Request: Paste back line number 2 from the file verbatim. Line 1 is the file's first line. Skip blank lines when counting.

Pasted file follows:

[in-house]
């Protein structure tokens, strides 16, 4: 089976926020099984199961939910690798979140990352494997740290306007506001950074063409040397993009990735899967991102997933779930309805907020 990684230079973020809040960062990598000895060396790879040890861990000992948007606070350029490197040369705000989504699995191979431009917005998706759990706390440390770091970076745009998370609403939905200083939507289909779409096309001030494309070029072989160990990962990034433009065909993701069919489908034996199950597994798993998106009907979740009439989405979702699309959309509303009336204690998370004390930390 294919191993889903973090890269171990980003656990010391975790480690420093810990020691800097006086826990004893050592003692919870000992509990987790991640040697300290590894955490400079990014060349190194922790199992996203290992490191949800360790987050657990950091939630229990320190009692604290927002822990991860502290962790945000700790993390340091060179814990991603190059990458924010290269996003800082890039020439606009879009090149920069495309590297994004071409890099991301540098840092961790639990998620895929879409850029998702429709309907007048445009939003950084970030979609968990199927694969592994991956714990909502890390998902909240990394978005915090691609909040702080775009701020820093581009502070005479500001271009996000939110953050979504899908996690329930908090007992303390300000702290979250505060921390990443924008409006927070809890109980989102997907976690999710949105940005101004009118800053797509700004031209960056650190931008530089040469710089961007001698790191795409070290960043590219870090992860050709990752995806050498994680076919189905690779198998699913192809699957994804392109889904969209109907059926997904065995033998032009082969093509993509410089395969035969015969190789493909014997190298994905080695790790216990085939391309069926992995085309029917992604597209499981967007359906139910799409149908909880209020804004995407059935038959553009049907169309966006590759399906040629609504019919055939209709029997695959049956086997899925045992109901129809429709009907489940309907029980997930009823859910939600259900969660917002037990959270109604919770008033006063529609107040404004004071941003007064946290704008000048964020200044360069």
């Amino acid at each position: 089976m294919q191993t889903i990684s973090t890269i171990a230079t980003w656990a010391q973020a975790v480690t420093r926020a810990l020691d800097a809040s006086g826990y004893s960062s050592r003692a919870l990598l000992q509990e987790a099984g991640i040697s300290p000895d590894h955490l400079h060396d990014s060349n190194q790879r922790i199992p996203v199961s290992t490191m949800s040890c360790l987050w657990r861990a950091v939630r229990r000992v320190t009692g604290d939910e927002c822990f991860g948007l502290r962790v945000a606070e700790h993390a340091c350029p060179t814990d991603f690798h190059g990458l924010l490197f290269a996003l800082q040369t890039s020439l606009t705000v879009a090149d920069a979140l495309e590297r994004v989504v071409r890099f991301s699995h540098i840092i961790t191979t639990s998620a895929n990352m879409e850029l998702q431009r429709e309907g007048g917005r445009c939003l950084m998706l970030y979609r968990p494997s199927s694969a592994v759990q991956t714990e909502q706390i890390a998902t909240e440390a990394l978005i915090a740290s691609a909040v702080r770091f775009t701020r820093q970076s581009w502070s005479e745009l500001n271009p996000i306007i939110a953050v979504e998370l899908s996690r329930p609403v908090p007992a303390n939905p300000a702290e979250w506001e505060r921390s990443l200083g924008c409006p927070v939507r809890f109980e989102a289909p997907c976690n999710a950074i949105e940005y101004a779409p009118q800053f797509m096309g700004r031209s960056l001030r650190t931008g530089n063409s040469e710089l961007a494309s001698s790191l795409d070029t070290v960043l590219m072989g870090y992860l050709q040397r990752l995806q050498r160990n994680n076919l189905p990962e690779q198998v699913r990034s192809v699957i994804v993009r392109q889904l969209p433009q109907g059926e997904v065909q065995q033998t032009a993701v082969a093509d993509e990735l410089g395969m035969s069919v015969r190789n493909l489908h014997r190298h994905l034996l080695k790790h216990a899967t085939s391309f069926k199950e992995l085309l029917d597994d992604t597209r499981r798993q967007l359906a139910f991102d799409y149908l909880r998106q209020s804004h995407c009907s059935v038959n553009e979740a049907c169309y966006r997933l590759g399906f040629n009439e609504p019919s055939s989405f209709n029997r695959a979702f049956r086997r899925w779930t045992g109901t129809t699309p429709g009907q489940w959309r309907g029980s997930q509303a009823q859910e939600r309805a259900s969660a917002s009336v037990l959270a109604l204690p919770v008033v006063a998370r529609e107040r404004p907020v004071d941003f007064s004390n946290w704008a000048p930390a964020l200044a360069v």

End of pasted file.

């Protein structure tokens, strides 16, 4: 089976926020099984199961939910690798979140990352494997740290306007506001950074063409040397993009990735899967991102997933779930309805907020 990684230079973020809040960062990598000895060396790879040890861990000992948007606070350029490197040369705000989504699995191979431009917005998706759990706390440390770091970076745009998370609403939905200083939507289909779409096309001030494309070029072989160990990962990034433009065909993701069919489908034996199950597994798993998106009907979740009439989405979702699309959309509303009336204690998370004390930390 294919191993889903973090890269171990980003656990010391975790480690420093810990020691800097006086826990004893050592003692919870000992509990987790991640040697300290590894955490400079990014060349190194922790199992996203290992490191949800360790987050657990950091939630229990320190009692604290927002822990991860502290962790945000700790993390340091060179814990991603190059990458924010290269996003800082890039020439606009879009090149920069495309590297994004071409890099991301540098840092961790639990998620895929879409850029998702429709309907007048445009939003950084970030979609968990199927694969592994991956714990909502890390998902909240990394978005915090691609909040702080775009701020820093581009502070005479500001271009996000939110953050979504899908996690329930908090007992303390300000702290979250505060921390990443924008409006927070809890109980989102997907976690999710949105940005101004009118800053797509700004031209960056650190931008530089040469710089961007001698790191795409070290960043590219870090992860050709990752995806050498994680076919189905690779198998699913192809699957994804392109889904969209109907059926997904065995033998032009082969093509993509410089395969035969015969190789493909014997190298994905080695790790216990085939391309069926992995085309029917992604597209499981967007359906139910799409149908909880209020804004995407059935038959553009049907169309966006590759399906040629609504019919055939209709029997695959049956086997899925045992109901129809429709009907489940309907029980997930009823859910939600259900969660917002037990959270109604919770008033006063529609107040404004004071941003007064946290704008000048964020200044360069």